Dear Ronda Rousey,
You will not see me in the boxing ring or an MMA cage.
You won’t see me training for hours on end at the gym, or running a marathon, or lifting heavy weights.
But, trust me: I know how to fight.
I have dealt with several (several meaning over 40) doctor-diagnosed health conditions since I was ten years old — most of which are chronic, with no end in sight. I have been called a medical anomaly many times. Like Ronda Rousey, I have had to overcome one obstacle after another to get to where I am in life. Like Ronda Rousey, I never took my eye of the goal. Conditions like rheumatoid arthritis, lupus, chronic migraine syndrome, POTS, sjogren’s syndrome, celiac disease, and more, may keep me from being able to be a stellar athlete. But I show my strength in other ways: undergoing brain surgery, going through excruciating bone marrow biopsies, wearing foot braces and having painful bone and joint injections.
I am a champion of my own life.
Sure, I had to take a step back from most sports. Yes, I tend to compare myself to others, athletically-speaking. (It’s hard not to, when your husband is a personal trainer and many of your friends are runners and fitness fanatics.) But, I haven’t let physical obstacles prevent me from chasing my dreams.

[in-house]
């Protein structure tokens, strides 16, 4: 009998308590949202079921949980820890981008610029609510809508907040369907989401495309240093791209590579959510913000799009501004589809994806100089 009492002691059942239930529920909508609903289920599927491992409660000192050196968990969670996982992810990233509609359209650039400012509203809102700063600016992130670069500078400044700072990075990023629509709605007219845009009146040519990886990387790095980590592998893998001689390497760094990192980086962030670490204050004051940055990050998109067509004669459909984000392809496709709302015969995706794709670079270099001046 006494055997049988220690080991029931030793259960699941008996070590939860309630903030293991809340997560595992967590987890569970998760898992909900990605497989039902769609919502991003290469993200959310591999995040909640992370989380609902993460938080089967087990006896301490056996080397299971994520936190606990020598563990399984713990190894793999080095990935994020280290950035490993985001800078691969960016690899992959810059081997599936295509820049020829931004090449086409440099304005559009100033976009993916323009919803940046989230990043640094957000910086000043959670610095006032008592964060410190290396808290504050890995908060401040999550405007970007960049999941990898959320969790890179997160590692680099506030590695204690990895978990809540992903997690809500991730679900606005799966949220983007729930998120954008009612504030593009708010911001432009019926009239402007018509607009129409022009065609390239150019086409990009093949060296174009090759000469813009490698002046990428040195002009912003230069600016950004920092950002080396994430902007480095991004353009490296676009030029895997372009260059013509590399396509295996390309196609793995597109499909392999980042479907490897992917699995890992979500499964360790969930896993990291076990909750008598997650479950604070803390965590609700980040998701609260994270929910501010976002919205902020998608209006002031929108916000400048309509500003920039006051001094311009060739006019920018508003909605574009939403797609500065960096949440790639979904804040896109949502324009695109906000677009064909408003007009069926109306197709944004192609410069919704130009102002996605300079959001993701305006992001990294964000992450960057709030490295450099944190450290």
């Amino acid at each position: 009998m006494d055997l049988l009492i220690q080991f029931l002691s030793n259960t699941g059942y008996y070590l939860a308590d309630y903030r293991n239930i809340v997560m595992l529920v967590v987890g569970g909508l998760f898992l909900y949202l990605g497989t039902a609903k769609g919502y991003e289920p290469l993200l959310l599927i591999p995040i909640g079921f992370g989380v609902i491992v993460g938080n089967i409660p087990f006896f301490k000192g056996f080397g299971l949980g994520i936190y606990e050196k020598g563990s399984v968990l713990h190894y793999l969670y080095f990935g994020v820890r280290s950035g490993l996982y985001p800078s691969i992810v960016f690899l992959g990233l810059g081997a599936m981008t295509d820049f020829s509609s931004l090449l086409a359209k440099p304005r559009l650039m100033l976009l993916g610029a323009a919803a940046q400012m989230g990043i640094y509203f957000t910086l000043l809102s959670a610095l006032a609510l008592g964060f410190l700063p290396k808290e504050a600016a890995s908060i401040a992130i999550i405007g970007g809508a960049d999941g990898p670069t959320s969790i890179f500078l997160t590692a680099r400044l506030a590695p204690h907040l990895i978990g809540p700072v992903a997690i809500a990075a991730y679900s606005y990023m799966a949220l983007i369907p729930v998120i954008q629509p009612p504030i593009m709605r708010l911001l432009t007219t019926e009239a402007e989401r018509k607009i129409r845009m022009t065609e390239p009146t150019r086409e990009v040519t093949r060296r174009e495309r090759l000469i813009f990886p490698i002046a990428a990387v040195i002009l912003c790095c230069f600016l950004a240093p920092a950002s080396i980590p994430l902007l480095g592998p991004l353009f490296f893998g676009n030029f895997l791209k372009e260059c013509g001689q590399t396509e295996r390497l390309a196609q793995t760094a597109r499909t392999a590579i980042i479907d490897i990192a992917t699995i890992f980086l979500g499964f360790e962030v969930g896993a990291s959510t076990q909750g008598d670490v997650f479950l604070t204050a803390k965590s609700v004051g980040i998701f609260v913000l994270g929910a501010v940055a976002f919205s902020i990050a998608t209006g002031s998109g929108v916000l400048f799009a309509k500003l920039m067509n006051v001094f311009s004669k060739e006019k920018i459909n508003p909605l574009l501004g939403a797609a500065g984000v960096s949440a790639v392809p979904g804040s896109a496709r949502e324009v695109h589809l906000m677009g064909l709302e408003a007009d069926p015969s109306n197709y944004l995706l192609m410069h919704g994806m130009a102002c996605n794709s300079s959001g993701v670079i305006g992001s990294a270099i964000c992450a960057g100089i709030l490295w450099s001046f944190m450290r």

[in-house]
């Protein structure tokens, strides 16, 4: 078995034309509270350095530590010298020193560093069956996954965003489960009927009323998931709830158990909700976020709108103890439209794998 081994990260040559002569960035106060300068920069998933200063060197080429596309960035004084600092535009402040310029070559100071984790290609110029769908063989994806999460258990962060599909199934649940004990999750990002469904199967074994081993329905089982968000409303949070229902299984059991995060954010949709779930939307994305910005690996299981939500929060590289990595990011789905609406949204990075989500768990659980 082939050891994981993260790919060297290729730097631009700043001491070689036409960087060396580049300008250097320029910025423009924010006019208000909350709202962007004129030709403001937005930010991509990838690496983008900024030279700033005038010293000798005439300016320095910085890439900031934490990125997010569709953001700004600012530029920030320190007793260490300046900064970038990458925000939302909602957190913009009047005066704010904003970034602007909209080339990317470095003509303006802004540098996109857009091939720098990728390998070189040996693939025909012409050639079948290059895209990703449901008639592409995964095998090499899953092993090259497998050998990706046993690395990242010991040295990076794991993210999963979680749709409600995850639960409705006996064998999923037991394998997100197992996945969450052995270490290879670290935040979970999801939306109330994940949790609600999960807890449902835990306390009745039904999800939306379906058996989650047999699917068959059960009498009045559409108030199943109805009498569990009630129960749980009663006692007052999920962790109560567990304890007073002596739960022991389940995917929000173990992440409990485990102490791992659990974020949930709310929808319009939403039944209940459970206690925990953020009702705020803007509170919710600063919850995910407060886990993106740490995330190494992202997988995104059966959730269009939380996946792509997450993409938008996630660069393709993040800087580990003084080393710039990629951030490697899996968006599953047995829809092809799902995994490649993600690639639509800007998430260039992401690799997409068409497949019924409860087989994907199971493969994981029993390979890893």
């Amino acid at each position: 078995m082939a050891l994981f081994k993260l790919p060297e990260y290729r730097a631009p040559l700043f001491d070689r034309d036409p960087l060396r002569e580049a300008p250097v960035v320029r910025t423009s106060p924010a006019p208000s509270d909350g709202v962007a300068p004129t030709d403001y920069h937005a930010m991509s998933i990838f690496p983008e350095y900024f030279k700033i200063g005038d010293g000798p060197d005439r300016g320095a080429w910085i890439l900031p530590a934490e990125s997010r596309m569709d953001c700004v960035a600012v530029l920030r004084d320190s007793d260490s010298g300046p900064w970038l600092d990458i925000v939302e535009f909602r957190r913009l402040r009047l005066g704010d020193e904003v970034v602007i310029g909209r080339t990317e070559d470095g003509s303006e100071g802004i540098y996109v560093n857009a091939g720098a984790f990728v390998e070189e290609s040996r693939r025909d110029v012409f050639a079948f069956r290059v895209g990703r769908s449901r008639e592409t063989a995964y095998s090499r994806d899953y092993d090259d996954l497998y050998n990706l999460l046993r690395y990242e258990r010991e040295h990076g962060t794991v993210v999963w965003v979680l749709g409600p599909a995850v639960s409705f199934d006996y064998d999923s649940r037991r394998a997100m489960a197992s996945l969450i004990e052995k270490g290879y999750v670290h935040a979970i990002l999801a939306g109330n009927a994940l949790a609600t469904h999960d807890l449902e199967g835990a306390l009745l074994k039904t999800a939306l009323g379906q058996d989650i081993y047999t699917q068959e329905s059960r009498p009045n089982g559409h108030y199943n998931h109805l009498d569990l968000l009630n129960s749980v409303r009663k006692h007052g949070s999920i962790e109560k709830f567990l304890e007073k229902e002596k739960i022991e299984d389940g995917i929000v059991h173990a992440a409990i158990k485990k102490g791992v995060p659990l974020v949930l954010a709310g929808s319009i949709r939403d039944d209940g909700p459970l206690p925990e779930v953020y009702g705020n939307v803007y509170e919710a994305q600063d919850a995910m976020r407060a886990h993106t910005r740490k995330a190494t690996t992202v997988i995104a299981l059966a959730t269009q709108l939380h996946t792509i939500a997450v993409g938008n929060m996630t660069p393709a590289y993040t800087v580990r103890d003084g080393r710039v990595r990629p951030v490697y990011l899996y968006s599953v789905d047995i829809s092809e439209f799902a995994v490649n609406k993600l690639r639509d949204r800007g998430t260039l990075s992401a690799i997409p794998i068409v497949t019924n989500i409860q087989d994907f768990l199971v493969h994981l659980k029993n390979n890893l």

Like Ms. Rousey, I was born with some health issues and battled/continue to battle an invisible disability. Like Ms. Rousey I can’t be put into one simple box. She’s a UFC and a judo champion, a model, an author, and an actress. She’s a star. But she’s not just one thing (and she’s DEFINITELY not a D.N.B!)
I’m not just one thing either: I’m also a published author. I’m an animal advocate, a health coach, a patient advocate, an award-winning blogger, a fashionista, a public speaker, and a social media consultant. I’m not a D.N.B, either, though some days my illnesses make me feel like it. Sure, there are people with sadder stories than mine, and there are people who are physically tougher and more impressive. I know that it could always be worse, and I know that I could always be better.
But like Ronda Rousey, one thing that remains true is that I stay true to myself. And despite my own body often trying to hold me back, I WILL NOT FAIL.
Throughout all of my struggles I was able to reach my dream of being an author (of three published books and many articles) and I have cultivated a happy life for which I am grateful, and of which I am proud. My fight is against my own body (that’s what autoimmune illness is!) and my fight is the same as many others like me, who don’t look sick, but are fighting a battle within.
Thanks for allowing me to share my story and thank you Ronda Rousey for being a strong, fierce female who other women can relate to. Your fortitude is something to be admired and a quality that I strive to have, too.
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